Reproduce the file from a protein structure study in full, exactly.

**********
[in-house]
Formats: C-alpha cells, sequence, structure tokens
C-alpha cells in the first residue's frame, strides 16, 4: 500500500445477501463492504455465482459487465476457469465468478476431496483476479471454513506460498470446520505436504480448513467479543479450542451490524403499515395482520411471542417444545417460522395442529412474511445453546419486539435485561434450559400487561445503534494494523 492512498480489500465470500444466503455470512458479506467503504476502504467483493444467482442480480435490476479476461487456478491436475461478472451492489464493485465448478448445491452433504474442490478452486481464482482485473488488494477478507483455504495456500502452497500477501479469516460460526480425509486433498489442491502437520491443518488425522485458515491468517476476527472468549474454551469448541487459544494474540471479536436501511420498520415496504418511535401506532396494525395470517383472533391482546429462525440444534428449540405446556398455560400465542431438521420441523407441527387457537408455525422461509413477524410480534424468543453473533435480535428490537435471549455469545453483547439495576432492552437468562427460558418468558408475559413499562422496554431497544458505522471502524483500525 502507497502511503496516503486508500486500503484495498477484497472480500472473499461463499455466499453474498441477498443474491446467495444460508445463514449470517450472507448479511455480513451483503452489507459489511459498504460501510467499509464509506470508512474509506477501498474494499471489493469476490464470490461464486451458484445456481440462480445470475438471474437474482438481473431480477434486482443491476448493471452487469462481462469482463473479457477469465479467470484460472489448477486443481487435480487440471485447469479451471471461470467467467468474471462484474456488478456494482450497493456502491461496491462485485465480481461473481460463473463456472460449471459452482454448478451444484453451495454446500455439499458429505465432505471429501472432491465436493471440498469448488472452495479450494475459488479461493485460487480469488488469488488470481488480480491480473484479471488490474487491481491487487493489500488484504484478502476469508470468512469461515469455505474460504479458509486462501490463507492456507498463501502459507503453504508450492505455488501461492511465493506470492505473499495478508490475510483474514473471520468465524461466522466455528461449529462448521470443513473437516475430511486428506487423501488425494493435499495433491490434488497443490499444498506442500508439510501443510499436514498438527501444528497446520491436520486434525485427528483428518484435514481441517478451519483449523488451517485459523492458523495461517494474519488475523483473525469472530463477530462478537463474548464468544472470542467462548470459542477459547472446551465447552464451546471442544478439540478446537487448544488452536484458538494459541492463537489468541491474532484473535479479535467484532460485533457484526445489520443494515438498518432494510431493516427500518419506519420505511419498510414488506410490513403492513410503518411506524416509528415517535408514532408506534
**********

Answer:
[in-house]
Formats: C-alpha cells, sequence, structure tokens
C-alpha cells in the first residue's frame, strides 16, 4: 500500500445477501463492504455465482459487465476457469465468478476431496483476479471454513506460498470446520505436504480448513467479543479450542451490524403499515395482520411471542417444545417460522395442529412474511445453546419486539435485561434450559400487561445503534494494523 492512498480489500465470500444466503455470512458479506467503504476502504467483493444467482442480480435490476479476461487456478491436475461478472451492489464493485465448478448445491452433504474442490478452486481464482482485473488488494477478507483455504495456500502452497500477501479469516460460526480425509486433498489442491502437520491443518488425522485458515491468517476476527472468549474454551469448541487459544494474540471479536436501511420498520415496504418511535401506532396494525395470517383472533391482546429462525440444534428449540405446556398455560400465542431438521420441523407441527387457537408455525422461509413477524410480534424468543453473533435480535428490537435471549455469545453483547439495576432492552437468562427460558418468558408475559413499562422496554431497544458505522471502524483500525 502507497502511503496516503486508500486500503484495498477484497472480500472473499461463499455466499453474498441477498443474491446467495444460508445463514449470517450472507448479511455480513451483503452489507459489511459498504460501510467499509464509506470508512474509506477501498474494499471489493469476490464470490461464486451458484445456481440462480445470475438471474437474482438481473431480477434486482443491476448493471452487469462481462469482463473479457477469465479467470484460472489448477486443481487435480487440471485447469479451471471461470467467467468474471462484474456488478456494482450497493456502491461496491462485485465480481461473481460463473463456472460449471459452482454448478451444484453451495454446500455439499458429505465432505471429501472432491465436493471440498469448488472452495479450494475459488479461493485460487480469488488469488488470481488480480491480473484479471488490474487491481491487487493489500488484504484478502476469508470468512469461515469455505474460504479458509486462501490463507492456507498463501502459507503453504508450492505455488501461492511465493506470492505473499495478508490475510483474514473471520468465524461466522466455528461449529462448521470443513473437516475430511486428506487423501488425494493435499495433491490434488497443490499444498506442500508439510501443510499436514498438527501444528497446520491436520486434525485427528483428518484435514481441517478451519483449523488451517485459523492458523495461517494474519488475523483473525469472530463477530462478537463474548464468544472470542467462548470459542477459547472446551465447552464451546471442544478439540478446537487448544488452536484458538494459541492463537489468541491474532484473535479479535467484532460485533457484526445489520443494515438498518432494510431493516427500518419506519420505511419498510414488506410490513403492513410503518411506524416509528415517535408514532408506534